Two hours later after announcing the entry of ground troops into the Palestinian enclave, the army published a clarification saying there were “no soldiers” in Gaza.

The volence continued nonetheless, with Israel bombarding Gaza with artillery and air strikes on Friday in response to a new barrage of rocket fire from the Hamas-run enclave, in an intensification of a conflict that has now claimed more than 100 Palestinian lives.

Gaza’s Health Ministry said the death toll has climbed to 103 Palestinians, including 27 children and 11 women, with 530 people wounded.

The Hamas and Islamic Jihad militant groups have confirmed 20 deaths in their ranks, though Israel says that number is much higher. Seven people have been killed in Israel, including a 6-year-old boy.

Israeli security forces have also been scrambled to contain deadly riots between Jews and Arabs, and projectiles have been fired from Lebanon.

Images early Friday showed large balls of flame turning the night sky orange in densely packed Gaza, while rockets were seen tracing through the air towards Israel.

The United Nations said the Security Council would meet on Sunday to address the conflict as the world body's Secretary General called for "an immediate de-escalation and cessation of hostilities".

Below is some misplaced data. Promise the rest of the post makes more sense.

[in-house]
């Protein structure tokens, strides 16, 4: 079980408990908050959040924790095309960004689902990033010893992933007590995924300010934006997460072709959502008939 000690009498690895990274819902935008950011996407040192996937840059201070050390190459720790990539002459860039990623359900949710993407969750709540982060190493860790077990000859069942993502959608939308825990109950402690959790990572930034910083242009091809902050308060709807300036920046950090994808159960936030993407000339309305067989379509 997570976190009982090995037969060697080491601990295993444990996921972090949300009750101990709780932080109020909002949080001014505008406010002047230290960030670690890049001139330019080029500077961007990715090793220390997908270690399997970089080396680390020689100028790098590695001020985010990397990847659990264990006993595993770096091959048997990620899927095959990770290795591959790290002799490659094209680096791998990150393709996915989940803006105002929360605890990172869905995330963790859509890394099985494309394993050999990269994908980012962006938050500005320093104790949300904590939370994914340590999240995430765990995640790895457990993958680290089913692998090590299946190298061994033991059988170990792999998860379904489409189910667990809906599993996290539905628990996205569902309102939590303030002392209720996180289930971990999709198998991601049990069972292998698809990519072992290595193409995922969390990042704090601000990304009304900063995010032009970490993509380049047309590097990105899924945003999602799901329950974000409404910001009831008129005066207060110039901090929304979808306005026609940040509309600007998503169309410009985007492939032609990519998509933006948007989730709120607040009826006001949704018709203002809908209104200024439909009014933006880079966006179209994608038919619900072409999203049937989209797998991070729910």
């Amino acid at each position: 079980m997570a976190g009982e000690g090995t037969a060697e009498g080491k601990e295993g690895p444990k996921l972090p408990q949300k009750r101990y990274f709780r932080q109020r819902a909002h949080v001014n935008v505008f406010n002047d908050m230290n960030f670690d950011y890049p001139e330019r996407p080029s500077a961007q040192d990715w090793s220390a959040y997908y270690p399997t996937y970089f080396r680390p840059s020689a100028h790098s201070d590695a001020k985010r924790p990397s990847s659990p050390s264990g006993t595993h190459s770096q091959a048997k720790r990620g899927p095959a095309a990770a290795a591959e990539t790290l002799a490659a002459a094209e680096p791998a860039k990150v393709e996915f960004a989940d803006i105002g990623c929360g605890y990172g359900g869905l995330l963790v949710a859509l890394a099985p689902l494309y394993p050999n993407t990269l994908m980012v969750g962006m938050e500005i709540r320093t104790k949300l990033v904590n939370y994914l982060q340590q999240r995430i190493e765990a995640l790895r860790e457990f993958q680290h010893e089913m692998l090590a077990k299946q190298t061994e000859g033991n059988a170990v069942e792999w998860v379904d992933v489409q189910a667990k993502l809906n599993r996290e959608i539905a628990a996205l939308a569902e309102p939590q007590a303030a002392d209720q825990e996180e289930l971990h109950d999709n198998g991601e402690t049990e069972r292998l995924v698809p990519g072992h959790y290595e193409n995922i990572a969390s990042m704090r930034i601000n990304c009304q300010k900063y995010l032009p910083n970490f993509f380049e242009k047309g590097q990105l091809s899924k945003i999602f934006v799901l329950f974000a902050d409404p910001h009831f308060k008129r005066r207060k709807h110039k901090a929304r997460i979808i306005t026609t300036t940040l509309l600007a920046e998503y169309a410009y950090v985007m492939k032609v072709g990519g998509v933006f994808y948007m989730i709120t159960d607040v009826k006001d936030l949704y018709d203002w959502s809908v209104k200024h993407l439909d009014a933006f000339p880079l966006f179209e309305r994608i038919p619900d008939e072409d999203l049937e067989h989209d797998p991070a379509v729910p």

"Too many innocent civilians have already died," Antonio Guterres tweeted. "This conflict can only increase radicalization and extremism in the whole region."

US Secretary of State Antony Blinken said Washington was "deeply concerned about the violence in the streets of Israel", and the State Department urged citizens to "reconsider travel to Israel".

Several international airlines -- including KLM, British Airways, Virgin, Lufthansa and Iberia -- cancelled flights amid the aerial onslaught.

Inside Israel, seven people have been killed since Monday, including one six-year-old, after a rocket struck a family home.

The Israeli military said it had hit targets in Gaza more than 600 times while 1,750 rockets were fired from the enclave.

Hundreds of rockets were intercepted by the Iron Dome air defence system.